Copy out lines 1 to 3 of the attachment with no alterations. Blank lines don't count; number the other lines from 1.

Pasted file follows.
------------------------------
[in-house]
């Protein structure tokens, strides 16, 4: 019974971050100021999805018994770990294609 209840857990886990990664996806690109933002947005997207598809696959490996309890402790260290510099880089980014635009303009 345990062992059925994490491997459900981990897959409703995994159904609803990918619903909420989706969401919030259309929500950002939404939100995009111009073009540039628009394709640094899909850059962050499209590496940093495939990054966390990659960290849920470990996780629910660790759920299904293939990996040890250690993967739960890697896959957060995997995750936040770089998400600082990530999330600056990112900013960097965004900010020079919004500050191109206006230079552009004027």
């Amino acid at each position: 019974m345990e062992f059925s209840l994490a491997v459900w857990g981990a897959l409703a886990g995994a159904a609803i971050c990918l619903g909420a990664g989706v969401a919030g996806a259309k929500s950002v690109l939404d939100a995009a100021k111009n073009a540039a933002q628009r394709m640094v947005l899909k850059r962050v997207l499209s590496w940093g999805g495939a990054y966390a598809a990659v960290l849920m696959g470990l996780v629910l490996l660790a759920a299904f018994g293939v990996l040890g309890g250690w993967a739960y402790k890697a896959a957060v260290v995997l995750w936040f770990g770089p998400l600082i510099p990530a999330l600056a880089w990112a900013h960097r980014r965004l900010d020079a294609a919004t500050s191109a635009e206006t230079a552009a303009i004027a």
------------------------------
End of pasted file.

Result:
[in-house]
């Protein structure tokens, strides 16, 4: 019974971050100021999805018994770990294609 209840857990886990990664996806690109933002947005997207598809696959490996309890402790260290510099880089980014635009303009 345990062992059925994490491997459900981990897959409703995994159904609803990918619903909420989706969401919030259309929500950002939404939100995009111009073009540039628009394709640094899909850059962050499209590496940093495939990054966390990659960290849920470990996780629910660790759920299904293939990996040890250690993967739960890697896959957060995997995750936040770089998400600082990530999330600056990112900013960097965004900010020079919004500050191109206006230079552009004027």
């Amino acid at each position: 019974m345990e062992f059925s209840l994490a491997v459900w857990g981990a897959l409703a886990g995994a159904a609803i971050c990918l619903g909420a990664g989706v969401a919030g996806a259309k929500s950002v690109l939404d939100a995009a100021k111009n073009a540039a933002q628009r394709m640094v947005l899909k850059r962050v997207l499209s590496w940093g999805g495939a990054y966390a598809a990659v960290l849920m696959g470990l996780v629910l490996l660790a759920a299904f018994g293939v990996l040890g309890g250690w993967a739960y402790k890697a896959a957060v260290v995997l995750w936040f770990g770089p998400l600082i510099p990530a999330l600056a880089w990112a900013h960097r980014r965004l900010d020079a294609a919004t500050s191109a635009e206006t230079a552009a303009i004027a």